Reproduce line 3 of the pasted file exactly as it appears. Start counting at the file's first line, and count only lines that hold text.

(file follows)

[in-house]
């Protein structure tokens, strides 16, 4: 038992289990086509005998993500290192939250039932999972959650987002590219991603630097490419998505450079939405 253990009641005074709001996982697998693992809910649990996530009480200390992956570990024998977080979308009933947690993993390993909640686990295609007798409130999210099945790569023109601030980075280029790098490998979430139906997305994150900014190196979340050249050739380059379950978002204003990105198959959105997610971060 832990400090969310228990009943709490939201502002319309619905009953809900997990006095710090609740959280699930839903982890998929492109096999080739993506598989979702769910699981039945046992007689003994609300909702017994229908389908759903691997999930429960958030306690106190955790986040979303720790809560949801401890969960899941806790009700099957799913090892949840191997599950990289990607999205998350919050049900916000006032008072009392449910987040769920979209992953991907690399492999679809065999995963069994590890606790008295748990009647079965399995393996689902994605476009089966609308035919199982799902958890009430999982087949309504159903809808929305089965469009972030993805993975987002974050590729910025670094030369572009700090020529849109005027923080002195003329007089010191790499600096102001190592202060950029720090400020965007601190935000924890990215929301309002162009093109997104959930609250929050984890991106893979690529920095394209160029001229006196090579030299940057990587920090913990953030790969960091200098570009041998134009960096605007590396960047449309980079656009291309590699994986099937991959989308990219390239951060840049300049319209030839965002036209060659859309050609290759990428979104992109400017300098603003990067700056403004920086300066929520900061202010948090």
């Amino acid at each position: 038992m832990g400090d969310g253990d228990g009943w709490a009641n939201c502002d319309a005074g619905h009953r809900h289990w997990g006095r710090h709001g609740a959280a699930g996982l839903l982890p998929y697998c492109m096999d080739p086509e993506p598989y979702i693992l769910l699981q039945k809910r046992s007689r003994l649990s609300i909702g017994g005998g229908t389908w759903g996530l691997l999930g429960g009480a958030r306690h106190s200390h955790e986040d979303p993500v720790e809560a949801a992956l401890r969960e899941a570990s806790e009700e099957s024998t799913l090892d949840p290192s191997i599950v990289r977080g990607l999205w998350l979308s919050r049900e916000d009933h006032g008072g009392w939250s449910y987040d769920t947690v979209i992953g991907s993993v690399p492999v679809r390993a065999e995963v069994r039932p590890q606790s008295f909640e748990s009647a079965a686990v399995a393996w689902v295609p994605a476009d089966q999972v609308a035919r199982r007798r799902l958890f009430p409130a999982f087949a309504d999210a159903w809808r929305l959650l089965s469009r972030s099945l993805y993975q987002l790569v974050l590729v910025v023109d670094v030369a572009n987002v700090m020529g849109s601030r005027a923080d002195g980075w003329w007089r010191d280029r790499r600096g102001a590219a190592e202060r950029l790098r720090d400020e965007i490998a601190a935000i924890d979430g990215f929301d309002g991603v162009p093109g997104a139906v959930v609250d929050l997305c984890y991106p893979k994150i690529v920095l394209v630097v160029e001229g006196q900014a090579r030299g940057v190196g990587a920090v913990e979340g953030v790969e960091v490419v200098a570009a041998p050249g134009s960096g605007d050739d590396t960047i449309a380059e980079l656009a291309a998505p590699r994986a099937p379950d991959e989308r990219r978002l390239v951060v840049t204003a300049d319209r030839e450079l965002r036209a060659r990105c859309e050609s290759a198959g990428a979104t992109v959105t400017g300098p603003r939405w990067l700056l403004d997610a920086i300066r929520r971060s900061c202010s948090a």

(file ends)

């Amino acid at each position: 038992m832990g400090d969310g253990d228990g009943w709490a009641n939201c502002d319309a005074g619905h009953r809900h289990w997990g006095r710090h709001g609740a959280a699930g996982l839903l982890p998929y697998c492109m096999d080739p086509e993506p598989y979702i693992l769910l699981q039945k809910r046992s007689r003994l649990s609300i909702g017994g005998g229908t389908w759903g996530l691997l999930g429960g009480a958030r306690h106190s200390h955790e986040d979303p993500v720790e809560a949801a992956l401890r969960e899941a570990s806790e009700e099957s024998t799913l090892d949840p290192s191997i599950v990289r977080g990607l999205w998350l979308s919050r049900e916000d009933h006032g008072g009392w939250s449910y987040d769920t947690v979209i992953g991907s993993v690399p492999v679809r390993a065999e995963v069994r039932p590890q606790s008295f909640e748990s009647a079965a686990v399995a393996w689902v295609p994605a476009d089966q999972v609308a035919r199982r007798r799902l958890f009430p409130a999982f087949a309504d999210a159903w809808r929305l959650l089965s469009r972030s099945l993805y993975q987002l790569v974050l590729v910025v023109d670094v030369a572009n987002v700090m020529g849109s601030r005027a923080d002195g980075w003329w007089r010191d280029r790499r600096g102001a590219a190592e202060r950029l790098r720090d400020e965007i490998a601190a935000i924890d979430g990215f929301d309002g991603v162009p093109g997104a139906v959930v609250d929050l997305c984890y991106p893979k994150i690529v920095l394209v630097v160029e001229g006196q900014a090579r030299g940057v190196g990587a920090v913990e979340g953030v790969e960091v490419v200098a570009a041998p050249g134009s960096g605007d050739d590396t960047i449309a380059e980079l656009a291309a998505p590699r994986a099937p379950d991959e989308r990219r978002l390239v951060v840049t204003a300049d319209r030839e450079l965002r036209a060659r990105c859309e050609s290759a198959g990428a979104t992109v959105t400017g300098p603003r939405w990067l700056l403004d997610a920086i300066r929520r971060s900061c202010s948090a």